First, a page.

Disability Fraud at the LIRR

Posted on Categories Labor & Employment Law

Lirr_logo_2 Here is a disturbing report from the New York Times yesterday concerning the awarding of disability benefits to former workers at the Long Island Rail Road:

During the workweek, it is not uncommon to find retired L.I.R.R. employees, sometimes dozens of them, golfing there. A few even walk the course. Yet this is not your typical retiree outing.

These golfers are considered disabled. At an age when most people still work, they get a pension and tens of thousands of dollars in annual disability payments — a sum roughly equal to the base salary of their old jobs. Even the golf is free, courtesy of New York State taxpayers.

With incentives like these, occupational disabilities at the L.I.R.R. have become a full-blown epidemic.

Virtually every career employee — as many as 97 percent in one recent year — applies for and gets disability payments soon after retirement, a computer analysis of federal records by The New York Times has found. Since 2000, those records show, about a quarter of a billion dollars in federal disability money has gone to former L.I.R.R. employees, including about 2,000 who retired during that time.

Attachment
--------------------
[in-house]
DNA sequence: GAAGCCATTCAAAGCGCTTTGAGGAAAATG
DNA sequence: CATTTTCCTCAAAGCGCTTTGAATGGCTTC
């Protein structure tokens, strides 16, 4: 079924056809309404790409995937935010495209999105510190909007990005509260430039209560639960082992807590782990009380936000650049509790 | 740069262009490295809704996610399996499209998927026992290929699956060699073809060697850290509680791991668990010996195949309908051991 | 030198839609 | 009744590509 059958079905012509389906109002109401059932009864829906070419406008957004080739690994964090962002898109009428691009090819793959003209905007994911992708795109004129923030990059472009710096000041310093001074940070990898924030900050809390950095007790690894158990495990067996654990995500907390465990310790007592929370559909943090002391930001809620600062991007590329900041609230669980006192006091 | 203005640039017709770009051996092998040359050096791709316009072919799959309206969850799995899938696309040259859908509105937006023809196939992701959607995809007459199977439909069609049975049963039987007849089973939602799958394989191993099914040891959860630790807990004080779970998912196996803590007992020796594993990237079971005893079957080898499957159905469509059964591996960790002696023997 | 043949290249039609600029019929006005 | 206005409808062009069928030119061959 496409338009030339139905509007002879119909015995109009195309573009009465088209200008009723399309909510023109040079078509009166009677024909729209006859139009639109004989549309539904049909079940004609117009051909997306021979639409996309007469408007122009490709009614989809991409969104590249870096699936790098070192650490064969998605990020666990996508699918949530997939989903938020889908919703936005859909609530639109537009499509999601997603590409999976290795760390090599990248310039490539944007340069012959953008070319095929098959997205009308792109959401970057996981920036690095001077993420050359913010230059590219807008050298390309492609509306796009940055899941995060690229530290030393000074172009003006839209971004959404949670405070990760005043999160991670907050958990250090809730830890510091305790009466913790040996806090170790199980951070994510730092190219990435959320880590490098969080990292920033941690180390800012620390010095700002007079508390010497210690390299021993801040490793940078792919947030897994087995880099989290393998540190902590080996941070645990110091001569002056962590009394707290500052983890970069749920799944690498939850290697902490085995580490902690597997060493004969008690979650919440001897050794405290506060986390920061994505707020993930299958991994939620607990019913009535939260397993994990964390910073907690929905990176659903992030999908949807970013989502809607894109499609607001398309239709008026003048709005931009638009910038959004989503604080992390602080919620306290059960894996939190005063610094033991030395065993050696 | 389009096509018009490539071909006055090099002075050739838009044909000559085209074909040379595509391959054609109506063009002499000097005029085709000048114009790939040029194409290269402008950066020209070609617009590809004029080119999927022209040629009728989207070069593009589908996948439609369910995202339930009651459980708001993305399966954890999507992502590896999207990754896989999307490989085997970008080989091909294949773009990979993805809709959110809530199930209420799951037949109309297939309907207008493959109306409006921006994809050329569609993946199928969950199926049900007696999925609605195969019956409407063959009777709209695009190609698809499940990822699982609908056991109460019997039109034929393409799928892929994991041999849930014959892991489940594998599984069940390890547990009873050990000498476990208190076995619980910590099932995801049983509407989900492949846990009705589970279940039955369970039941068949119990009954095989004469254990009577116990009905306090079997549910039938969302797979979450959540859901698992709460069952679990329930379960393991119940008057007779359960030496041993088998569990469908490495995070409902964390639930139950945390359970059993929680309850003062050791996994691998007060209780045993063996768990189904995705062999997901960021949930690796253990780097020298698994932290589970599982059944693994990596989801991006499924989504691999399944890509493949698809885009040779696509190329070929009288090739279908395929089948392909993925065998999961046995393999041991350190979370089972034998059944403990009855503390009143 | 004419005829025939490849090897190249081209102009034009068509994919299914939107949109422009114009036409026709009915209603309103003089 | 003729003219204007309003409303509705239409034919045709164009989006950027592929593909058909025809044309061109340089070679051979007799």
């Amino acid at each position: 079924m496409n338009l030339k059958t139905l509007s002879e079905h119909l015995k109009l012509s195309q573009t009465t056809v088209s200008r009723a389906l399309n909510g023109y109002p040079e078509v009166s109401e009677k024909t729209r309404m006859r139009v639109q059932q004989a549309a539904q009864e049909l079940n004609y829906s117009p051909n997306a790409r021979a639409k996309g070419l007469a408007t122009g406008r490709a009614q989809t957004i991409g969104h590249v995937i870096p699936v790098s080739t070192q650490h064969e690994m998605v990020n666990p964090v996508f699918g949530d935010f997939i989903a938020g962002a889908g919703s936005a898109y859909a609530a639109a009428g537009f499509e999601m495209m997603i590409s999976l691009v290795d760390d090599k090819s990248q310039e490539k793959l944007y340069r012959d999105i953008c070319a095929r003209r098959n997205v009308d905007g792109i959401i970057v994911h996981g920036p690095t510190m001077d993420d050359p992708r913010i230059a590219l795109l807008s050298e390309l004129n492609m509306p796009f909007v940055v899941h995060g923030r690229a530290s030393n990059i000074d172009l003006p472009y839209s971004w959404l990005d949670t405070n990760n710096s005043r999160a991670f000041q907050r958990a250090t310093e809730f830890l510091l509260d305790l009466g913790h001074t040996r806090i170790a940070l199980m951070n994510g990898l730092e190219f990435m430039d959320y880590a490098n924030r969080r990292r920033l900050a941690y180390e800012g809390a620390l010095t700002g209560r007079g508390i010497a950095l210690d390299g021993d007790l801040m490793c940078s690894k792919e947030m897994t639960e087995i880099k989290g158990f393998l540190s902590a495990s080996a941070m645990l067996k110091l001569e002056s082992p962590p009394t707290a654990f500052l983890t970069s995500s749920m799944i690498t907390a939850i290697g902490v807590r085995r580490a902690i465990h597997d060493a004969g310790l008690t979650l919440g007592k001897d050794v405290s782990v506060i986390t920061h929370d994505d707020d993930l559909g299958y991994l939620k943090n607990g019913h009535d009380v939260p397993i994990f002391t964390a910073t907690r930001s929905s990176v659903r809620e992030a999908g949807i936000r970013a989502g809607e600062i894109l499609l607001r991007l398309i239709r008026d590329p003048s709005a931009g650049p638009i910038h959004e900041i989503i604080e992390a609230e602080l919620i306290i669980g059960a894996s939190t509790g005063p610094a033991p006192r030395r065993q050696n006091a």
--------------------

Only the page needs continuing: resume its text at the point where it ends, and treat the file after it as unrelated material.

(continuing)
The L.I.R.R.’s disability rate suggests it is one of the nation’s most dangerous places to work. Yet in four of the last five years, the railroad has won national awards for improving worker safety.

Read the whole article. Its details are sickening.

Clearly, there are two problems here: those awarding benefits are not doing the necessary review of the files and are granting benefits when they are not appropriate. Second, there is a breakdown of oversight over this determination process by federal Railroad Retirement Board:

In a statement in response to the Times article, the L.I.R.R. said that no one from the railroad or the transportation authority “was involved in the granting of these disability pensions by the U.S. Railroad Retirement Board.”

Governor Patterson has already announced an investigation into this appalling situation, and I would expect for many heads to roll and a lot less golf being played by these former L.I.R.R. workers.

Hat Tip: Dana Nguyen

Cross posted at Workplace Prof Blog.

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